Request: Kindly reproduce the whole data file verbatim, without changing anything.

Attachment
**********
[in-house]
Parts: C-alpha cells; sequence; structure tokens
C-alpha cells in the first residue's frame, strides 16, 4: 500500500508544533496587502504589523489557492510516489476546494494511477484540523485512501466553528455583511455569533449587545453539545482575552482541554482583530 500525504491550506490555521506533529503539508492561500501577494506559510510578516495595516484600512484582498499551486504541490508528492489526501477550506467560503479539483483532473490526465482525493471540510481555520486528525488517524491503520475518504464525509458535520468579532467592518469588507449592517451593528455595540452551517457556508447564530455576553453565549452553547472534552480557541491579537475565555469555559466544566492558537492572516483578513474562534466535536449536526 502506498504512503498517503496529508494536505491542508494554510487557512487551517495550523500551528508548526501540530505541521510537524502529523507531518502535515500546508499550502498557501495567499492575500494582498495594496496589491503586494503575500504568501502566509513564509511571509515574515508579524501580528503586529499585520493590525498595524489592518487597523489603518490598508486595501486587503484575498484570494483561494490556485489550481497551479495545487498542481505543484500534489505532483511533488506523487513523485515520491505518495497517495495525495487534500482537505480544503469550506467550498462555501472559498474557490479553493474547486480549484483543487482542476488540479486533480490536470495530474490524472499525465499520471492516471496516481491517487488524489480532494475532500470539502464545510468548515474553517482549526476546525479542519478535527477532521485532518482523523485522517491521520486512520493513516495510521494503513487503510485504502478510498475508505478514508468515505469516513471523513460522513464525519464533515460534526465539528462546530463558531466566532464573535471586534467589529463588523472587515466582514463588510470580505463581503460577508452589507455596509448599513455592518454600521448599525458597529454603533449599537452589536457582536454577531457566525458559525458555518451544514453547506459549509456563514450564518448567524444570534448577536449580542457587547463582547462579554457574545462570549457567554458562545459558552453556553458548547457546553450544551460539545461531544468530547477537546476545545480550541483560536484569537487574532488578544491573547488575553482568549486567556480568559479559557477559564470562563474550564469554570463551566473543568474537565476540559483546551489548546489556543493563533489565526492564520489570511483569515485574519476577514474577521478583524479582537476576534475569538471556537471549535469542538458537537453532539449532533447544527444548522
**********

[in-house]
Parts: C-alpha cells; sequence; structure tokens
C-alpha cells in the first residue's frame, strides 16, 4: 500500500508544533496587502504589523489557492510516489476546494494511477484540523485512501466553528455583511455569533449587545453539545482575552482541554482583530 500525504491550506490555521506533529503539508492561500501577494506559510510578516495595516484600512484582498499551486504541490508528492489526501477550506467560503479539483483532473490526465482525493471540510481555520486528525488517524491503520475518504464525509458535520468579532467592518469588507449592517451593528455595540452551517457556508447564530455576553453565549452553547472534552480557541491579537475565555469555559466544566492558537492572516483578513474562534466535536449536526 502506498504512503498517503496529508494536505491542508494554510487557512487551517495550523500551528508548526501540530505541521510537524502529523507531518502535515500546508499550502498557501495567499492575500494582498495594496496589491503586494503575500504568501502566509513564509511571509515574515508579524501580528503586529499585520493590525498595524489592518487597523489603518490598508486595501486587503484575498484570494483561494490556485489550481497551479495545487498542481505543484500534489505532483511533488506523487513523485515520491505518495497517495495525495487534500482537505480544503469550506467550498462555501472559498474557490479553493474547486480549484483543487482542476488540479486533480490536470495530474490524472499525465499520471492516471496516481491517487488524489480532494475532500470539502464545510468548515474553517482549526476546525479542519478535527477532521485532518482523523485522517491521520486512520493513516495510521494503513487503510485504502478510498475508505478514508468515505469516513471523513460522513464525519464533515460534526465539528462546530463558531466566532464573535471586534467589529463588523472587515466582514463588510470580505463581503460577508452589507455596509448599513455592518454600521448599525458597529454603533449599537452589536457582536454577531457566525458559525458555518451544514453547506459549509456563514450564518448567524444570534448577536449580542457587547463582547462579554457574545462570549457567554458562545459558552453556553458548547457546553450544551460539545461531544468530547477537546476545545480550541483560536484569537487574532488578544491573547488575553482568549486567556480568559479559557477559564470562563474550564469554570463551566473543568474537565476540559483546551489548546489556543493563533489565526492564520489570511483569515485574519476577514474577521478583524479582537476576534475569538471556537471549535469542538458537537453532539449532533447544527444548522